It is only when the case was already before the Supreme Court where the Spouses Valencia raised the issue whether
legal redemption is proper in this case or not.
SC: The Supreme Court reminded the Spouses Valencia that they should have raised the said issue before the
appellate court. (Judges note: Whose fault is this? The lawyer of Spouses Valencia.) The property here is surely not
intended for agricultural purposes, however, the court is not a trier of facts, it is not within its ambit to determine
whether the said property is indeed intended for agricultural purposes. It was the duty of the Spouses Valencia to
raise such issue when the case was still in the lower court.
2. Urban Lands (1622)
i. Requisites
Both adjoining tenements are urban
The tenement being redeemed was bought merely for speculation
The major portion of the tenement is so situated that it cannot be used for any practical purpose within a
reasonable time.
There is alienation
The tenements are adjacent
ii. Who may exercise the right- (by order of preference)
a. Co-owners (1623 p.2)
b. Adjoining owners (1622 p.1) ;
If two or more adjoining owners desire to exercise the right: Preference is given to the adjacent owner/s
whose intended use of the land in question appears best justified. (1622 p.3)
iii.Obligation of the Redemptioneer
1. To pay a reasonable price
2. To notify the prospective vendor and vendee of his desire to redeem.
Case: Contreras v CA
The urban lot in question has the house of the petitioner built on it.
Respondents filed a case for legal redemption of urban land, which was granted by the lower courts and the CA.
Now, I want you to remember this case because if the lawyer had properly done his job, the legal redemption would
have been denied.
Remember, a requisite for legal redemption in urban lands is that the land is so situated that it cannot be used for
any practical purpose within a reasonable time and that up to that moment of redemption, the land was bought
merely for speculation.
But remember, a house has already been built on it, giving it a practical purpose. Thus, requisites were not actually
satisfied to grant legal redemption. However, the lawyers failed to raise such defense.
III. Procedure in Redemption
A. When to exercise the redemption- within 30 days from the notice in writing by the vendor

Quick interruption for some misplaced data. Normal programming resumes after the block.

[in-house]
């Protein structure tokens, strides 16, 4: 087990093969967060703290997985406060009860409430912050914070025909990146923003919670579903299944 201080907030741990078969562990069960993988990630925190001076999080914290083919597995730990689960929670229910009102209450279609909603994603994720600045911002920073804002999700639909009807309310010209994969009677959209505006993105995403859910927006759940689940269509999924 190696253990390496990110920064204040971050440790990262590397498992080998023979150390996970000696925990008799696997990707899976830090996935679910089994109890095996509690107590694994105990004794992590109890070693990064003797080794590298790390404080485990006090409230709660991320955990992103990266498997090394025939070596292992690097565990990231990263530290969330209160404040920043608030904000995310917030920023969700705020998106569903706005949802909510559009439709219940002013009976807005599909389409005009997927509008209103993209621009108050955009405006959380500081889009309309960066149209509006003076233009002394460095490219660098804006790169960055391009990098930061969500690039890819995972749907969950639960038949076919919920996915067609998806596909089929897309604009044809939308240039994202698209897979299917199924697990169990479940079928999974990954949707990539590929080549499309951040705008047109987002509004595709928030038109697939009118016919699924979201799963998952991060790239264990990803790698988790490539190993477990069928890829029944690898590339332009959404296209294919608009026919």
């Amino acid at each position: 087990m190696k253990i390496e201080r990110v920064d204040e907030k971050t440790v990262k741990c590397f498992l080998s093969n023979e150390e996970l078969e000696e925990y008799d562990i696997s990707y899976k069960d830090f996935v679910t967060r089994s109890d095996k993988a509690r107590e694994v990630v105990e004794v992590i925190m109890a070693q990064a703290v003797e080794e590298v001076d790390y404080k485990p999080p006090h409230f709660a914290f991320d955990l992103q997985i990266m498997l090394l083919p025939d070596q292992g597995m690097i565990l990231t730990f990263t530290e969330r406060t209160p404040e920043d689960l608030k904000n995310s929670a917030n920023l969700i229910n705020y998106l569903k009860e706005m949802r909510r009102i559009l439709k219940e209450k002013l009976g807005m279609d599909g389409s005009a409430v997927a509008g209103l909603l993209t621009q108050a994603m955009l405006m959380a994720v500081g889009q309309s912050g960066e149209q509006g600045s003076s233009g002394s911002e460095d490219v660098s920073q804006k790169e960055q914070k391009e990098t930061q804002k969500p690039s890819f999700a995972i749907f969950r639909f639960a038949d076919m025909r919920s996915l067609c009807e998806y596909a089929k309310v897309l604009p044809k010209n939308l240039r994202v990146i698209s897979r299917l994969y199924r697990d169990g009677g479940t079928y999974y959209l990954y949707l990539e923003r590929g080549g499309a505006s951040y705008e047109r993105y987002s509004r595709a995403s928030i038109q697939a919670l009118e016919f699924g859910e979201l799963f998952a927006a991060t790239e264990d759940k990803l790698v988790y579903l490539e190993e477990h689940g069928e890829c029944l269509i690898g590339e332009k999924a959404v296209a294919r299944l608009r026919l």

B.

Requisites for the registration of the sale in the registry of the property- it must be accompanied by an affidavit of the vendor
that he has given written notice to all possible redemptioners.
If the law says that legal redemption may be exercised in 30 days from receipt of notice, what does the supreme court has to
say? The Supreme Court was actually not consistent with their ruling.
In the 1996 case of Verdad, the court established the rule that, notwithstanding the actual knowledge of the co-owners, the
latter is sill entitled to a written notice from the selling co-owner in order to remove all uncertainties about the sale, terms ad
conditions ad the over-all status of the transaction.

In 2005, Aguilar v. Aguilar, the court ruled that a co-owner with actual knowledge of the sale is NOT entitled to a written
notice for such would be superfluous. The law does not demand what is unnecessary.
In 2007 case of Cabales v. CA, it says to require a strict rule of written notice of the sale would be to countenance of obvious
false claim of lack of knowledge thereof just to permit the letter of the law over its purpose. It is actually similar to the Aguilar
case.
2009, Dalma v. Santos, with respect to a written notice the exception is when co-owner has actual knowledge of the sale.
2012, Pacual v. Balesteros, The written notice of sale is MANDATORY. This court has long established that, notwithstanding
the actual knowledge of the co-owners, the latter is sill entitled to a written notice from the selling co-owner in order to
remove all uncertainties about the sale. Back to the Verdad case.
So hat about us? I dont know. There is no consistent ruling of the courts hen it comes to this case unless I see a case decided
by the SC en banc, which is nearly impossible because this case does not involve constitutional issues and this only pertains
to private rights of persons.
C.

Special Rules:
a. Legal Redemption requires no previous notice of intention to redeem.
b. Tender of the price is not a condition precedent to redemption.

IV. Other Cases of Legal Redemption


a. Redemption by the debtor in the sale of credit in litigation (1634)
b. Redemption by co-heirs in case of a sale by an heir of his hereditary rights to a stranger before partition (1088)